Originally posted by bouvier View Post
            I did the ydna37 first and found my dna matched several Harpers.They all gave me the name of who they suspected with the last name Harper.

            Comment


            • #7
              Originally posted by nolnacsj View Post
              I would recommend that all of you do the FTDNA Family Finder test. Call FTDNA and see if they will offer you a discount for multiple kits. Don't know if they will, but you don't know until you ask. This test should identify your relationship to each other, like the previous poster said.

              There is also a small company who offers DNA testing specifically for adoptees called Adoption DNA Matching. That test is $99.00. You could contact them and ask them if they have a test that is appropriate for your situation.

              http://adoptiondnamatching.vpweb.com/

              Hope this helps.

              Judy
              I suspect the Adoption DNA Matching site is using the same standard set of paternity testing markers that GTLDna does. The registry could be fruitful if the father and son happen to be seeking each other, but it wouldn't add anything to the avuncular calculations.

              I agree that using Family Finder and/or Relative Finder is the best bet. You could find connections to cousins in any line of descent, not limited to the Y.

              Comment


              • #8
                Originally posted by bouvier View Post
                I have recently started to try to find my birth farther. I did the ydna37 first and found my dna matched several Harpers.Then I asked several relatives included the man I took my name from who it may be without revealing the match till afterwards.They all gave me the name of who they suspected with the last name Harper.So I found he had past a couple years ago, I did find his brother and did a avunclar test with GTLDna and only got a 27% match.Then me and him did a ytest with gtldna and missed on one marker(dys389-2)his was 30 mine 29 with a 95% cofindence results.Everything I have read on the net usually has a mismatch on dys389-1 to mismatch on 389-2.Now I have also been in contact with my suspected half brother and he did the ydna 37 on ftdna also and we also missed by one marker,Probably the same marker and same miss.What would be the likelihood of me having a mutation? Should I do a siblingship test? There is also another half brother from a different mother that is younger,should I test with him? Please help how I could figure this out,I really want to know if he was my father or is this just somekind of close relative or match.Thanks for all info that you can provide.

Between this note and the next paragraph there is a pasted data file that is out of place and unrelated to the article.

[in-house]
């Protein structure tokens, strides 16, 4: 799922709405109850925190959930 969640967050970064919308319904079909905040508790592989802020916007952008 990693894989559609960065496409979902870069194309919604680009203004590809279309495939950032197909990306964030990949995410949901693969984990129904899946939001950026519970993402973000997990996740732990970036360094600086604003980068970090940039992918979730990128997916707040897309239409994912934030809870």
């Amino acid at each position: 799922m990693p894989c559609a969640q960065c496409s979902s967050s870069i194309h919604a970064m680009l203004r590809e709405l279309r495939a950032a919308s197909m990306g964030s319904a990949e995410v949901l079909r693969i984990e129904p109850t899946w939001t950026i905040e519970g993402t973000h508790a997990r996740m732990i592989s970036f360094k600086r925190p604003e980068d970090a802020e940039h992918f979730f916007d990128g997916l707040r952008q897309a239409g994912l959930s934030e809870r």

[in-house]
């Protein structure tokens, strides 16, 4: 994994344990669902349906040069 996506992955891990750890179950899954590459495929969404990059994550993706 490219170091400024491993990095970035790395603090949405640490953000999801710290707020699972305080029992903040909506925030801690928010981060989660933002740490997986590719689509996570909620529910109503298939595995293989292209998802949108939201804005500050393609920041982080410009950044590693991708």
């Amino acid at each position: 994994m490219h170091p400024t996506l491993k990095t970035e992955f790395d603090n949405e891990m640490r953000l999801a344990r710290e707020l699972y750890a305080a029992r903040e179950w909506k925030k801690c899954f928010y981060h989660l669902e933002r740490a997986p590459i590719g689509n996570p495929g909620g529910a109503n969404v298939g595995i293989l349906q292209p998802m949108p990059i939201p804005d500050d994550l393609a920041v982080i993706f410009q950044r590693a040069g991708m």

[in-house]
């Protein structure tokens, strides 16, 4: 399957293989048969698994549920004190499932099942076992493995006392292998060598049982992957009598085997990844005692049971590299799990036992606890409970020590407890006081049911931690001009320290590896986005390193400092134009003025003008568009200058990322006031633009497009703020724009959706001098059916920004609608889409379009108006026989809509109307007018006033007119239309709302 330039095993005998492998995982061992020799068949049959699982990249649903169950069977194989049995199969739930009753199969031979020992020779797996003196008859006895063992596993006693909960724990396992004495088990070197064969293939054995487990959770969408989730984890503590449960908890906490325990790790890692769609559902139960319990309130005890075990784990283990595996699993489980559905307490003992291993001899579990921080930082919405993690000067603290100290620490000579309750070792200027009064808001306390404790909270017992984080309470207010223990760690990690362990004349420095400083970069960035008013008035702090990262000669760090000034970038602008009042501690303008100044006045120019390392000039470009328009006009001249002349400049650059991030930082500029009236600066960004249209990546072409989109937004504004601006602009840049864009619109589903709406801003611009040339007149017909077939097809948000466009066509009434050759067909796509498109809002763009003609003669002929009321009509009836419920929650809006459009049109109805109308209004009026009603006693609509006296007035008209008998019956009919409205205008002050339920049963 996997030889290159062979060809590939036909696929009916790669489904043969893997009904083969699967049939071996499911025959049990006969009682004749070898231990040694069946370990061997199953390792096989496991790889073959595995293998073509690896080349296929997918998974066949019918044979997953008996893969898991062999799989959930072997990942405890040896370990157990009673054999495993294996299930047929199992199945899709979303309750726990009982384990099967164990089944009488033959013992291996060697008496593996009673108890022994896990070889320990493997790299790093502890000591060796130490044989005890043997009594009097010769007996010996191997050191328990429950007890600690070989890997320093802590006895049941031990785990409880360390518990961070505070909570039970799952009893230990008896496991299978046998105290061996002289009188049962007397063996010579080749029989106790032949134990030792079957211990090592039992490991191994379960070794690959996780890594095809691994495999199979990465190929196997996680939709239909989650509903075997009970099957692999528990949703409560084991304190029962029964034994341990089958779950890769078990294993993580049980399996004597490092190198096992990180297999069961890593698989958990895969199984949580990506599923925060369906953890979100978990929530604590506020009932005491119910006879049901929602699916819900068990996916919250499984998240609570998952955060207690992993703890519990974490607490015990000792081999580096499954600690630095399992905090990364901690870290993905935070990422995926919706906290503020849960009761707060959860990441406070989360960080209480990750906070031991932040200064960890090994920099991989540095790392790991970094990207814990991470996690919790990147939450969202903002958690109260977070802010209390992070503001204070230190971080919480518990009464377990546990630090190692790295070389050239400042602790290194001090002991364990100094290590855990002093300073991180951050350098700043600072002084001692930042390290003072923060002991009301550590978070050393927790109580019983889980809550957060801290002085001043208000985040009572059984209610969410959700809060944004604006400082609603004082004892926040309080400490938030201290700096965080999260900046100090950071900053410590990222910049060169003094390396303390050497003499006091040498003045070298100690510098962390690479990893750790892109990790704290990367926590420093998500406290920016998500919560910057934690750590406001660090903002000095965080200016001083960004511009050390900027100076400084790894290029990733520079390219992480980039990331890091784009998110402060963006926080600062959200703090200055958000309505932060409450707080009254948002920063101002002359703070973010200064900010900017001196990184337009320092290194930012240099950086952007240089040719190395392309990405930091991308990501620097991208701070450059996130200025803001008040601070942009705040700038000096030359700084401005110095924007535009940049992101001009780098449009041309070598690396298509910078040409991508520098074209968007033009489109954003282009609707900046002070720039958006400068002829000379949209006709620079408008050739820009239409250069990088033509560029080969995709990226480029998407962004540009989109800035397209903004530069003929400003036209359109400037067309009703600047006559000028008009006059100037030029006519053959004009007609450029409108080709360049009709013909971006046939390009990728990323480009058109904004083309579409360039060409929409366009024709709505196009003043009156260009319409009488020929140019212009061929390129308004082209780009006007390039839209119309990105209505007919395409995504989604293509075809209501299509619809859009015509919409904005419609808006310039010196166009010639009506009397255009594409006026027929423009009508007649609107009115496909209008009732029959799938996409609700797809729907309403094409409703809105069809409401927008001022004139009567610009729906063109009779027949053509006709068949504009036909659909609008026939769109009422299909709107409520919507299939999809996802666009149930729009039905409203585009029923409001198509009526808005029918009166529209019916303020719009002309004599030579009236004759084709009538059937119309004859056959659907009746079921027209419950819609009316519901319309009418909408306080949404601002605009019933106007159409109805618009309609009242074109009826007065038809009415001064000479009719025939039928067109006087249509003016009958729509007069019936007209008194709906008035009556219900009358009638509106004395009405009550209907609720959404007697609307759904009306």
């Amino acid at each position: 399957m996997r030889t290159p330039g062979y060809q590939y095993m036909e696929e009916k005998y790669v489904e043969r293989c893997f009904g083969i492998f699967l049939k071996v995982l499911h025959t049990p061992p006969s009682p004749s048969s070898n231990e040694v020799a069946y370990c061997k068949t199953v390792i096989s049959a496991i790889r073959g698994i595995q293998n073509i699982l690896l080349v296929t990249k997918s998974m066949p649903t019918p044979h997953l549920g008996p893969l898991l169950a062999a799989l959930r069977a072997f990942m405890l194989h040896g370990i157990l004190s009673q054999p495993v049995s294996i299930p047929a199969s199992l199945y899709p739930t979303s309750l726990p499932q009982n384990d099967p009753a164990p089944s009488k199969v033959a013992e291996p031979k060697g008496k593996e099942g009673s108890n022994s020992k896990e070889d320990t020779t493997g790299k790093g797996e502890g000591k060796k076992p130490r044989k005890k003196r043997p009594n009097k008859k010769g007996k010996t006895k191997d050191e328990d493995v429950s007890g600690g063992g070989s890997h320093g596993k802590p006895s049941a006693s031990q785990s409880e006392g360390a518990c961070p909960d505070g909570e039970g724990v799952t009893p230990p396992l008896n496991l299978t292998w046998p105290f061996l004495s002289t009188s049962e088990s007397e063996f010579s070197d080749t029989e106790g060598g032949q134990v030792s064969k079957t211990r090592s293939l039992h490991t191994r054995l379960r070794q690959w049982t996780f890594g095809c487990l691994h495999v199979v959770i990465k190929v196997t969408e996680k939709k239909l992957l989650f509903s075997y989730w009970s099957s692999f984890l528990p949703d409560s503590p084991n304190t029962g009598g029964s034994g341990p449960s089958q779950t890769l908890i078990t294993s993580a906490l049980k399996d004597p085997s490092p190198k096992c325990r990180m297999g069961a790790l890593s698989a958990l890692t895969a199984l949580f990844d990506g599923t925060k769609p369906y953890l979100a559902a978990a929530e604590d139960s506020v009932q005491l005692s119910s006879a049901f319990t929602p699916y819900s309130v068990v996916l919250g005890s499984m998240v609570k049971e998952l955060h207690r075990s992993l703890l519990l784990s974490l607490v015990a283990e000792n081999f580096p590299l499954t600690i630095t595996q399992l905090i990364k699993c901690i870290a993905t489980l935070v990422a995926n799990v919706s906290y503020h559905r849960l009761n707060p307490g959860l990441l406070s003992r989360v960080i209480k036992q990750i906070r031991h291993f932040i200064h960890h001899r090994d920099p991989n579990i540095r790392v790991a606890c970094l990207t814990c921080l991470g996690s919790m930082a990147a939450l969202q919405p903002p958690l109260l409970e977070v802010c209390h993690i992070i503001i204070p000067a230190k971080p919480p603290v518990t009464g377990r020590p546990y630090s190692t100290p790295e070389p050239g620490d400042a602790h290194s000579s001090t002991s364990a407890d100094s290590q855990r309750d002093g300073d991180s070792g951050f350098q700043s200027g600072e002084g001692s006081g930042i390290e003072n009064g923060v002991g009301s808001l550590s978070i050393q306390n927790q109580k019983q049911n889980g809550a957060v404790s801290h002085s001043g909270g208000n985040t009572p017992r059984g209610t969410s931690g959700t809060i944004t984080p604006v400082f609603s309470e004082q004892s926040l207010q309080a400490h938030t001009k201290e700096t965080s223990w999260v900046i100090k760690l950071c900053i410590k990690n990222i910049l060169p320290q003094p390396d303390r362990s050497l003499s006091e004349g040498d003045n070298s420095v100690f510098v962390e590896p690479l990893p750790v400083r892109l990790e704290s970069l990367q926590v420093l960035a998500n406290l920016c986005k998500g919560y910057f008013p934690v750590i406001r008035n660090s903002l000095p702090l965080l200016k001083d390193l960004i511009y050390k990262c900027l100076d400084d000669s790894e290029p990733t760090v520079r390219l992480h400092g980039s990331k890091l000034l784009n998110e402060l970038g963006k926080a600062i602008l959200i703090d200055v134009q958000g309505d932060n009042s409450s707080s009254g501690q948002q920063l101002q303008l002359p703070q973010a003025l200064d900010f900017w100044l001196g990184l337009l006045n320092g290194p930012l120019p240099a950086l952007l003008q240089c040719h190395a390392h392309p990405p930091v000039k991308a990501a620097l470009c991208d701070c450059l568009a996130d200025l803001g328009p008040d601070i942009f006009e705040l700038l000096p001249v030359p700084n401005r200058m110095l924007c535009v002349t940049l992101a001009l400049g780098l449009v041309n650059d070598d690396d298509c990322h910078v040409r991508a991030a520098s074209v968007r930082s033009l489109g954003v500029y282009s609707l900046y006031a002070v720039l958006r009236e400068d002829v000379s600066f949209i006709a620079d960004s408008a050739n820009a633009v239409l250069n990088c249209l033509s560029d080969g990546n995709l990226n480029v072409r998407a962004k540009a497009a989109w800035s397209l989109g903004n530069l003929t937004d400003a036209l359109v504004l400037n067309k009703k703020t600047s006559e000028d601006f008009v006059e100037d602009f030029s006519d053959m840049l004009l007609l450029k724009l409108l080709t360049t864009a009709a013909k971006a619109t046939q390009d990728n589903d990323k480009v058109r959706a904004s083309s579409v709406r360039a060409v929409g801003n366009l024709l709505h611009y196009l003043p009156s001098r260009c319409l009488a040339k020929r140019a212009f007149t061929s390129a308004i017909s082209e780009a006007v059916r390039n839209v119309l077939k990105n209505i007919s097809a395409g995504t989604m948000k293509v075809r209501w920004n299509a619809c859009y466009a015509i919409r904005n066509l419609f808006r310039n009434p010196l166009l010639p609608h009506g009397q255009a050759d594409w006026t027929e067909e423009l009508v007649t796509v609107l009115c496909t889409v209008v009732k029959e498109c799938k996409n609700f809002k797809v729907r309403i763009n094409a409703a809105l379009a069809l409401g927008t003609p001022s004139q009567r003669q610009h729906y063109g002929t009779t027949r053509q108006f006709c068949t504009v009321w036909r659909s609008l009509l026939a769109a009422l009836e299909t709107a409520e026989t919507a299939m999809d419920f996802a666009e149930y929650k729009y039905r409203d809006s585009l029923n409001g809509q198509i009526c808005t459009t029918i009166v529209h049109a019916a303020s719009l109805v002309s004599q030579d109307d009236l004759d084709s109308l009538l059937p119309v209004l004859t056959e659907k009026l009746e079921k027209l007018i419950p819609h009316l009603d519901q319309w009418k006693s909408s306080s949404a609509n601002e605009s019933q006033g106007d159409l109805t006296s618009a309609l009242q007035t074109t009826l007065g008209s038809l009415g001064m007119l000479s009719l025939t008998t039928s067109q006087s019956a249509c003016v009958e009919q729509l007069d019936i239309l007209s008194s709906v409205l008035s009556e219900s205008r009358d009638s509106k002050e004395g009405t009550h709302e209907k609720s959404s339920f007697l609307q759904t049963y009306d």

I would think that the test match with your purported Uncle and half brother would be enough.

                Comment


                • #9
                  Congratulations on your find. If you, this putatative uncle and half-brother have all Y tested at least 37 markers, and mismatch at only 1 marker, I think you can reasonably concluded that the story is true, and that you have identified the correct lineage. I see no reason to test further.


                  As the previous response noted, DNA is random, and at 37 markers it is not at all unheard of for very close relatives to have a Y mismatch or two. I mismatch my own brother at #18, so no big whoop. It's true--mutations are pretty much random, and there's no way to get more specific about it than a simple comparison to the # of mismatches per the # of markers tested and making a general estimate--which does indeed have a margin of error of a couple hundred years +/-.